Jeremy Guthrie: The Unconventional Leader

The O's opening day starter hopes to kickoff a successful 2011 season on Friday

Following the 2009 season, Guthrie had a lot to prove. After finishing second in the most homeruns given up and the third most earned runs in MLB, many fans in Baltimore questioned whether Guthrie was good enough for the rotation in 2010. Guthrie responded by pitching over 200 innings for the first time in his career, lowered his walks and maintains an earned run average of less than 4. Since 2008 Jeremy Guthrie has been the anchor of the Baltimore Orioles rotation, some would even argue that he was the leader in 2007 with Erik Bedard's frequent injuries forcing the Orioles to find a new leader that willing to step up and take the reins of the rotation.

While Guthrie is not a flashy pitcher or even a true ace in the sense of the word, he does possess the work horse consistency make up that most teams would love to have in the middle of their rotation. Aside from Guthrie's disastrous 2009 season after he pitched in the World Baseball Classic, setting him back early in the season, Guthrie has been a model of consistency. Guthrie has averaged 200 innings per season since 2008 and has started at least 30 games as well for each season that he has pitched.

Aside from Justin Duchscherer, who is slated to start the 2011 season on the DL, Guthrie will once again take the reins as the most experienced Major League pitcher in the Orioles rotation. When Guthrie first became the leader in 2008 he was noticeably nervous but welcomed the opportunity, especially when he was named as Opening Day starter for the first time.

“It's a great honor to have the confidence of Trembley,” Guthrie stated in 2008. “I felt the same from my team, from my teammates-- that they feel if I'm out there, we have a chance to win.”

After being named the 2011 Opening Day starter Guthrie shows his leadership by not only accepting the honor but also set up goals as well. After reaching the 200 innings mark in 2009 and 2010, Guthrie wants to ensure that he not only reaches 200 innings but also lessen the workload for his fellow fielders as well.

"That's my ultimate goal," Guthrie said. "I don't set a number on wins or any other stat. But I do want to make all my starts. I want to get as deep as I can into the games, and that comes from being aggressive and throwing strikes. Those will be my only two goals this season."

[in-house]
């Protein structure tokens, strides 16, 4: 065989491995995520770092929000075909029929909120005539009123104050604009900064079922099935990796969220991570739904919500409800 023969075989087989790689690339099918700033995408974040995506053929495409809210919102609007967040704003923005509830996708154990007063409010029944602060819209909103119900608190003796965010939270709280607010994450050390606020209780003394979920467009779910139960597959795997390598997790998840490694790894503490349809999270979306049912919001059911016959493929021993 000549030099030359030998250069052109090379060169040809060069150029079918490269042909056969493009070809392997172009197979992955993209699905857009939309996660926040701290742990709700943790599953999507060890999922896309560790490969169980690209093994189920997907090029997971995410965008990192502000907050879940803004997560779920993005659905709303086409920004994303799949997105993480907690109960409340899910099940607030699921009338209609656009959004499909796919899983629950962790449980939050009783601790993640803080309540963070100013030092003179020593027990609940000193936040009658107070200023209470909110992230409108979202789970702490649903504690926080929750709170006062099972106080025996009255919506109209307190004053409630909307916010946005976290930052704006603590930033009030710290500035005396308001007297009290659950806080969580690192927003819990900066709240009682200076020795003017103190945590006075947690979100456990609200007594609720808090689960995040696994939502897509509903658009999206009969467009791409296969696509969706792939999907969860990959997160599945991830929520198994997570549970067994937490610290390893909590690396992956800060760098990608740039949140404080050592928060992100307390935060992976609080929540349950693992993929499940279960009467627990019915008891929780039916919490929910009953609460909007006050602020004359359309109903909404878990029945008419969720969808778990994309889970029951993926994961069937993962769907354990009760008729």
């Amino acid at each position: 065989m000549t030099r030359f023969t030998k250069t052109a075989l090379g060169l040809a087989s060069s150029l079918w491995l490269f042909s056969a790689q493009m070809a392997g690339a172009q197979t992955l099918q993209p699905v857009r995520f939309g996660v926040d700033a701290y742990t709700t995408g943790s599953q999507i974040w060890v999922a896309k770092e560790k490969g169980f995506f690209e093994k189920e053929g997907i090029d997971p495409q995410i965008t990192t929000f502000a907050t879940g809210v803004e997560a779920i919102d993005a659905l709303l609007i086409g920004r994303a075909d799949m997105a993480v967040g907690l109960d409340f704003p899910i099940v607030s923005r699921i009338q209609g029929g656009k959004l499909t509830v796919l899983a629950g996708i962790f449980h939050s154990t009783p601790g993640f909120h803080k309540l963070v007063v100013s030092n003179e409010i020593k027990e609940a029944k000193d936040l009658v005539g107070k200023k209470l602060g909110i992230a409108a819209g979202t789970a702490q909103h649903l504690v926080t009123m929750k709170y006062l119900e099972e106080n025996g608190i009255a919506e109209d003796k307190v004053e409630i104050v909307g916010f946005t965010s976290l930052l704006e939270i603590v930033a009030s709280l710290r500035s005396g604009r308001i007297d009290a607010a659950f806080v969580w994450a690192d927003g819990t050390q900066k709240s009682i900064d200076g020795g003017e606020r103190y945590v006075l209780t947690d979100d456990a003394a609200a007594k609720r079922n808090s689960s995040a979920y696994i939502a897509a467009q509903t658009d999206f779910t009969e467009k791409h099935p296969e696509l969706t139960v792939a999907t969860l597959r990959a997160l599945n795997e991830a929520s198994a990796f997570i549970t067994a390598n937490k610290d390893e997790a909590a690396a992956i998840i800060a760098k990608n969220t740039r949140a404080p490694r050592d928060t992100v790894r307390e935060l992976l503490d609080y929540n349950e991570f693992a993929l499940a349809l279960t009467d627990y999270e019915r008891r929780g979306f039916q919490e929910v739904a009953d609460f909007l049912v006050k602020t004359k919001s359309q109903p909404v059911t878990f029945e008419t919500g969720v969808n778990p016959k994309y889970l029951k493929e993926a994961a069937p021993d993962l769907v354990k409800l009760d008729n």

Whether or not Jeremy Guthrie is able to break his own record for the most strikeouts in a season, the one thing that is for certain is that Guthrie does not back down from a challenge to improve not only himself but also the team as a whole. For some pitchers that could mean too much pressure for someone who was suddenly the ace of a pitching staff after his rookie season. Guthrie has taken his leadership with poise even when there have been times that anyone else would or could blame others for their misfortune. Last season the Orioles were able to take some of the pressure off of Guthrie after trading reliever Chris Ray to the Texas Rangers for Kevin Millwood. This allowed Guthrie to focus on bouncing back from his 2009 form and once again be a leader for the Orioles pitching staff. Kevin Millwood had become well known for not gaining any run support from the hitters on the team and unfortunately Guthrie suffered the same fate as some of his losses came after pitching 6 innings and given up 3 runs earned or not. During the 2010 season, Guthrie also collected seven no decisions that included 5 games in which he pitched at least 6 innings and gave up less than 3 runs. Not once did he blame the hitters on the team because he knows that the only stats that matters are ones that holds him the most accountable: pitching deep and getting the outs without giving up runs. This season he should get more run support with additions to the lineup Lee, Guerrero, Hardy and Reynolds and the return of favorites Markakis, Roberts and Jones.

As Guthrie once again has been named the Opening Day starter for the 2011 season, he welcomes the chance to lead the Orioles in what could be the biggest turnaround in the history of the organization. This season he won't have another veteran to help take pressure off of him. Aside from Guthrie, the rotation staff will be consisted of mostly young pitchers that are on average 24 years old. This does not include 23 year old Zach Britton who could see some playing time this season as early as end of April. The Orioles will need Guthrie more than ever to give leadership and be a veteran even though he only has two more full seasons than the next veteran starter. With Buck Showalter leading the Orioles into the 2011 season, Jeremy Guthrie is ready to take the leadership role once again and without hesitation lead the Orioles into what should be the most exciting season since 1997.

2011 PREDICTION: 14 wins-11 losses; 4:05 ERA

Inside The Os Top Stories